If militant rhetoric did not inspire confidence in a number of traditional Indian leaders, it certainly did not amuse the Department of Justice and the FBI. And when, in October 1972, hundreds of Indians who had marched to Washington to demonstrate for a new national Indian policy took over the BIA building, wrecking it when threatened with forcible eviction, law enforcement officials knew they had more than fiery language and an eruption of sit-ins on their hands. The heart of their problem (as they perceived it) was that most aggressive of Pan-Indian organizations, AIM, led by such increasingly notorious revolutionaries as Dennis Banks and Russell Means. The “director of security” at the Washington, DC, demonstration was Leonard Peltier.

As Matthiessen’s book makes clear, Indian militancy was continuously provoked by more violent acts than land grabs and treaty violations. In September 1972 Richard Oakes, the Mohawk leader of the Alcatraz occupation was murdered by a white man in Santa Clara, California. A year earlier Hank Adams, head of the Survival of American Indians Association and leader of the fight over fishing rights in the Pacific Northwest, had been shot in the stomach in Tacoma, and no investigation was ever made. Police claimed he shot himself. Police also claimed “excusable homicide” when they beat and then shot to death Leroy Shenandoah in Philadelphia. An ex-Green Beret, Shenandoah had been a member of the honor guard at President Kennedy’s funeral. Four attempts on Russell Means’s life were made over a period of several years, and AIM leaders everywhere were constantly being hassled by police.

And then in February 1972 Raymond Yellow Thunder, a fifty-one-year-old Sioux on the Pine Ridge Reservation, was beaten up by two whites, stripped of his pants, and paraded before a mixed crowd of guffawing American Legionnaires in Gordon, Nebraska, before being stuffed in the trunk of a car, where he died. The men who did this were charged with second degree manslaughter and released without bail pending trial. A year later another Pine Ridge Sioux, Wesley Bad Heart Bull, was stabbed to death in a bar by a white businessman who was subsequently charged with involuntary manslaughter and released. “In just three years on Pine Ridge Reservation,” Matthiessen tells us, “there had been sixty-three well-documented violent deaths; many more than that, for one reason or another, were never reported. In the view of the International Indian Treaty Council (which reflects the view of AIM), the true number may be closer to three hundred.”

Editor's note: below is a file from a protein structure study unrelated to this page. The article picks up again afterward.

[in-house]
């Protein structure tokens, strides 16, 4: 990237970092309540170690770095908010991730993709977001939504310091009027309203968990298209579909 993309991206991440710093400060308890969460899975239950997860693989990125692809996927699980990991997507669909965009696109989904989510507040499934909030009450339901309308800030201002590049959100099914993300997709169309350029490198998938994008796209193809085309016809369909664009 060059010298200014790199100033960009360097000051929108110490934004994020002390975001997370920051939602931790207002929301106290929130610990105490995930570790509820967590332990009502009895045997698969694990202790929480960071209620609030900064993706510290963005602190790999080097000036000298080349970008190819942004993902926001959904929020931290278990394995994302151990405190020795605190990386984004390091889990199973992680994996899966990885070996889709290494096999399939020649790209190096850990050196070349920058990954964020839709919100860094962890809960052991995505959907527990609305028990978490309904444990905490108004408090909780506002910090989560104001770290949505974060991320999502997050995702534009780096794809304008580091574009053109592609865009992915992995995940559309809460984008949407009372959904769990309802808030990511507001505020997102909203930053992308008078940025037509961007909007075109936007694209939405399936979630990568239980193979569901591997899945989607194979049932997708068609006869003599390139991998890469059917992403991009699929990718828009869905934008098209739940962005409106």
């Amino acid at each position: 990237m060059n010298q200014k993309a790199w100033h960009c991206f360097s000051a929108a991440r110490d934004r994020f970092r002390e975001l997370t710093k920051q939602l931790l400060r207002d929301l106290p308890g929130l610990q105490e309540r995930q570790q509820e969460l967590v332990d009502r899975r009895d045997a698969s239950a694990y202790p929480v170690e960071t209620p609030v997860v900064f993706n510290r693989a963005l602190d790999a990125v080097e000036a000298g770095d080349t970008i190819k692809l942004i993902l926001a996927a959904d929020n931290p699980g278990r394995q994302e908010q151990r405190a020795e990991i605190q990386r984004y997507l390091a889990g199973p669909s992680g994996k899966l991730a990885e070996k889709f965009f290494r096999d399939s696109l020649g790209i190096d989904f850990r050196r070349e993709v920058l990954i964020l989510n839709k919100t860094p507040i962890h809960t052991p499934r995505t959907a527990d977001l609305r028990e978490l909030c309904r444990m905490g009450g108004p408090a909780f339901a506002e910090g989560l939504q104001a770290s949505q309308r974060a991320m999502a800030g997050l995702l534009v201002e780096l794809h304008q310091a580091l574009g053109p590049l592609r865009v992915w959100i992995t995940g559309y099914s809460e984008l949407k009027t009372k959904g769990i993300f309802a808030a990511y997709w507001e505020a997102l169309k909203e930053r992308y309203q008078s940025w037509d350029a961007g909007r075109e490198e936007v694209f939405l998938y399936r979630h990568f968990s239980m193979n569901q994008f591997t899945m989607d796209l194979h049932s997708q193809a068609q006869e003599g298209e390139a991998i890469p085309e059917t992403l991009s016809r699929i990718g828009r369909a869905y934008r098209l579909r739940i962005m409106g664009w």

A lot of these deaths, according to Matthiessen (and Josephy confirms his conclusions), are attributable to the policies and practices of Richard “Dick” Wilson, president of the tribal council of the Oglala Sioux and minion of the white power brokers he tried to emulate. Elected in 1972 after a dubious campaign (he was charged with buying votes), Wilson immediately fired previous job holders, replaced them with relatives and cronies, and threatened anyone who opposed him. “When charges of embezzlement, graft, and nepotism were leveled at him,” Josephy writes, “he instituted a reign of terror, beating up his opponents and threatening harm to their wives and children. Cars were forced into accidents on the roads, people were shot at in the dark, and homes were mysteriously burned.”